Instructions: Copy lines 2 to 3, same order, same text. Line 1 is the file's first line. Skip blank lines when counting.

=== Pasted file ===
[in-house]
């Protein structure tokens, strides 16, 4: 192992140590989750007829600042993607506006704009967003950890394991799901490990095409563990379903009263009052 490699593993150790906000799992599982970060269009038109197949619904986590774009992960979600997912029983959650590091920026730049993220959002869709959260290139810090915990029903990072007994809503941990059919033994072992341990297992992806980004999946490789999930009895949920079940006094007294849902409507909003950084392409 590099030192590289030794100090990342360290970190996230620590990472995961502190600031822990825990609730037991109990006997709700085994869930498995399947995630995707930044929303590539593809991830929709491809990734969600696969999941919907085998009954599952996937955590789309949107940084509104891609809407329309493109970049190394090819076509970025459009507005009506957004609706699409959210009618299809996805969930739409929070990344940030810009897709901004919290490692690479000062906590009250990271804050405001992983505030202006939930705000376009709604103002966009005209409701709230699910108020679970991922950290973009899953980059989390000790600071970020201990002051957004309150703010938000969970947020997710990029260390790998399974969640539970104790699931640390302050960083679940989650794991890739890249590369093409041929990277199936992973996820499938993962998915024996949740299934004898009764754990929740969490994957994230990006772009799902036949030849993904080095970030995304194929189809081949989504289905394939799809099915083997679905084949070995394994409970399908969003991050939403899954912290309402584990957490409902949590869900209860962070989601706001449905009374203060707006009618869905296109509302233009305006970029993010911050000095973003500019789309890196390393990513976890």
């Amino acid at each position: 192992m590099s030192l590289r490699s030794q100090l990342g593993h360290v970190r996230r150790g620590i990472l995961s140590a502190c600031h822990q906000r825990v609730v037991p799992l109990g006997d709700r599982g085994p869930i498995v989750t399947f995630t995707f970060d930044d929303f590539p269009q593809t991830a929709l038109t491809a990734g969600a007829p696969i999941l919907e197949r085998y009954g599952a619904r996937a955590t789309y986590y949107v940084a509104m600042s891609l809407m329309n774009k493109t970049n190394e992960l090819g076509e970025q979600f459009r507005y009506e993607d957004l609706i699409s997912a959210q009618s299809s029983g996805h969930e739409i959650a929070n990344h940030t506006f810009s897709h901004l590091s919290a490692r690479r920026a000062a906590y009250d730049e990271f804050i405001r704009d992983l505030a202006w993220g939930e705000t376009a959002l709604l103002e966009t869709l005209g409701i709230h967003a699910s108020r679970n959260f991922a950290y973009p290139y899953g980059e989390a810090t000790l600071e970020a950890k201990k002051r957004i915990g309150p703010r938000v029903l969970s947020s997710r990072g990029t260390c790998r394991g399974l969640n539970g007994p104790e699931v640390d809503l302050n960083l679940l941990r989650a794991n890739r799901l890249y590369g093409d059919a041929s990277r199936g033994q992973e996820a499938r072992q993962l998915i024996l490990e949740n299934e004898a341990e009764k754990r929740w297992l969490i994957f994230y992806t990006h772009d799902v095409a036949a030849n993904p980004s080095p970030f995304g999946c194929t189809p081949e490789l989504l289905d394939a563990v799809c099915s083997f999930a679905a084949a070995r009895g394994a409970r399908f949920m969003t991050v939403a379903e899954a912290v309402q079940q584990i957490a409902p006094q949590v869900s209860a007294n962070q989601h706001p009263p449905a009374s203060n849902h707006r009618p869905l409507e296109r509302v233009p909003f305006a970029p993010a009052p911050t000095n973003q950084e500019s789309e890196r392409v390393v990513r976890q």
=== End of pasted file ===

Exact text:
């Protein structure tokens, strides 16, 4: 192992140590989750007829600042993607506006704009967003950890394991799901490990095409563990379903009263009052 490699593993150790906000799992599982970060269009038109197949619904986590774009992960979600997912029983959650590091920026730049993220959002869709959260290139810090915990029903990072007994809503941990059919033994072992341990297992992806980004999946490789999930009895949920079940006094007294849902409507909003950084392409 590099030192590289030794100090990342360290970190996230620590990472995961502190600031822990825990609730037991109990006997709700085994869930498995399947995630995707930044929303590539593809991830929709491809990734969600696969999941919907085998009954599952996937955590789309949107940084509104891609809407329309493109970049190394090819076509970025459009507005009506957004609706699409959210009618299809996805969930739409929070990344940030810009897709901004919290490692690479000062906590009250990271804050405001992983505030202006939930705000376009709604103002966009005209409701709230699910108020679970991922950290973009899953980059989390000790600071970020201990002051957004309150703010938000969970947020997710990029260390790998399974969640539970104790699931640390302050960083679940989650794991890739890249590369093409041929990277199936992973996820499938993962998915024996949740299934004898009764754990929740969490994957994230990006772009799902036949030849993904080095970030995304194929189809081949989504289905394939799809099915083997679905084949070995394994409970399908969003991050939403899954912290309402584990957490409902949590869900209860962070989601706001449905009374203060707006009618869905296109509302233009305006970029993010911050000095973003500019789309890196390393990513976890």
């Amino acid at each position: 192992m590099s030192l590289r490699s030794q100090l990342g593993h360290v970190r996230r150790g620590i990472l995961s140590a502190c600031h822990q906000r825990v609730v037991p799992l109990g006997d709700r599982g085994p869930i498995v989750t399947f995630t995707f970060d930044d929303f590539p269009q593809t991830a929709l038109t491809a990734g969600a007829p696969i999941l919907e197949r085998y009954g599952a619904r996937a955590t789309y986590y949107v940084a509104m600042s891609l809407m329309n774009k493109t970049n190394e992960l090819g076509e970025q979600f459009r507005y009506e993607d957004l609706i699409s997912a959210q009618s299809s029983g996805h969930e739409i959650a929070n990344h940030t506006f810009s897709h901004l590091s919290a490692r690479r920026a000062a906590y009250d730049e990271f804050i405001r704009d992983l505030a202006w993220g939930e705000t376009a959002l709604l103002e966009t869709l005209g409701i709230h967003a699910s108020r679970n959260f991922a950290y973009p290139y899953g980059e989390a810090t000790l600071e970020a950890k201990k002051r957004i915990g309150p703010r938000v029903l969970s947020s997710r990072g990029t260390c790998r394991g399974l969640n539970g007994p104790e699931v640390d809503l302050n960083l679940l941990r989650a794991n890739r799901l890249y590369g093409d059919a041929s990277r199936g033994q992973e996820a499938r072992q993962l998915i024996l490990e949740n299934e004898a341990e009764k754990r929740w297992l969490i994957f994230y992806t990006h772009d799902v095409a036949a030849n993904p980004s080095p970030f995304g999946c194929t189809p081949e490789l989504l289905d394939a563990v799809c099915s083997f999930a679905a084949a070995r009895g394994a409970r399908f949920m969003t991050v939403a379903e899954a912290v309402q079940q584990i957490a409902p006094q949590v869900s209860a007294n962070q989601h706001p009263p449905a009374s203060n849902h707006r009618p869905l409507e296109r509302v233009p909003f305006a970029p993010a009052p911050t000095n973003q950084e500019s789309e890196r392409v390393v990513r976890q």